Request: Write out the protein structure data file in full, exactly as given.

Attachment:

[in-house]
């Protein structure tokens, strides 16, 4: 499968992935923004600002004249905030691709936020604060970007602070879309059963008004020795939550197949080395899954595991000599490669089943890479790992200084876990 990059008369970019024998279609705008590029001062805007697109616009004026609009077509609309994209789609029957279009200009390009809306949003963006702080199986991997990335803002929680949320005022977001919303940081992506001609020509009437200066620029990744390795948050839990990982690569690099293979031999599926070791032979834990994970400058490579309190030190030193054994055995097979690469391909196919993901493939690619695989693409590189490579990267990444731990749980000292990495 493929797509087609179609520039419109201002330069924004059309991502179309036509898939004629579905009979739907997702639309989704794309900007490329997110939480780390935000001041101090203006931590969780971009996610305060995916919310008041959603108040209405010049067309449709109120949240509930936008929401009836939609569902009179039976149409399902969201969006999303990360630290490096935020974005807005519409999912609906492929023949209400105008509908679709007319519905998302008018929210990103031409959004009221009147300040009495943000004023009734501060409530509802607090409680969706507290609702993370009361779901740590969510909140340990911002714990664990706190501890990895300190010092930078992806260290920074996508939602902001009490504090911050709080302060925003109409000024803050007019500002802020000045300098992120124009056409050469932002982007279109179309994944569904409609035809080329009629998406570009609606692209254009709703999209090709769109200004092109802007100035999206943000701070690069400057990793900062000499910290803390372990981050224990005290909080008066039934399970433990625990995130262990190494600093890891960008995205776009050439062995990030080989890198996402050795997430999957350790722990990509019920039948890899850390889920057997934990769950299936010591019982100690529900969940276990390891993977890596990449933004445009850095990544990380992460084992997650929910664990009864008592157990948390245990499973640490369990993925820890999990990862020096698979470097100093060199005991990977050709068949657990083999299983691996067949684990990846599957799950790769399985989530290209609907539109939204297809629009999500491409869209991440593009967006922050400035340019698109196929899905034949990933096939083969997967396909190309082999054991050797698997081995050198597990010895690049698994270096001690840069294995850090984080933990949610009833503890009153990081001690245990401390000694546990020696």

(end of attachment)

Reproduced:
[in-house]
């Protein structure tokens, strides 16, 4: 499968992935923004600002004249905030691709936020604060970007602070879309059963008004020795939550197949080395899954595991000599490669089943890479790992200084876990 990059008369970019024998279609705008590029001062805007697109616009004026609009077509609309994209789609029957279009200009390009809306949003963006702080199986991997990335803002929680949320005022977001919303940081992506001609020509009437200066620029990744390795948050839990990982690569690099293979031999599926070791032979834990994970400058490579309190030190030193054994055995097979690469391909196919993901493939690619695989693409590189490579990267990444731990749980000292990495 493929797509087609179609520039419109201002330069924004059309991502179309036509898939004629579905009979739907997702639309989704794309900007490329997110939480780390935000001041101090203006931590969780971009996610305060995916919310008041959603108040209405010049067309449709109120949240509930936008929401009836939609569902009179039976149409399902969201969006999303990360630290490096935020974005807005519409999912609906492929023949209400105008509908679709007319519905998302008018929210990103031409959004009221009147300040009495943000004023009734501060409530509802607090409680969706507290609702993370009361779901740590969510909140340990911002714990664990706190501890990895300190010092930078992806260290920074996508939602902001009490504090911050709080302060925003109409000024803050007019500002802020000045300098992120124009056409050469932002982007279109179309994944569904409609035809080329009629998406570009609606692209254009709703999209090709769109200004092109802007100035999206943000701070690069400057990793900062000499910290803390372990981050224990005290909080008066039934399970433990625990995130262990190494600093890891960008995205776009050439062995990030080989890198996402050795997430999957350790722990990509019920039948890899850390889920057997934990769950299936010591019982100690529900969940276990390891993977890596990449933004445009850095990544990380992460084992997650929910664990009864008592157990948390245990499973640490369990993925820890999990990862020096698979470097100093060199005991990977050709068949657990083999299983691996067949684990990846599957799950790769399985989530290209609907539109939204297809629009999500491409869209991440593009967006922050400035340019698109196929899905034949990933096939083969997967396909190309082999054991050797698997081995050198597990010895690049698994270096001690840069294995850090984080933990949610009833503890009153990081001690245990401390000694546990020696």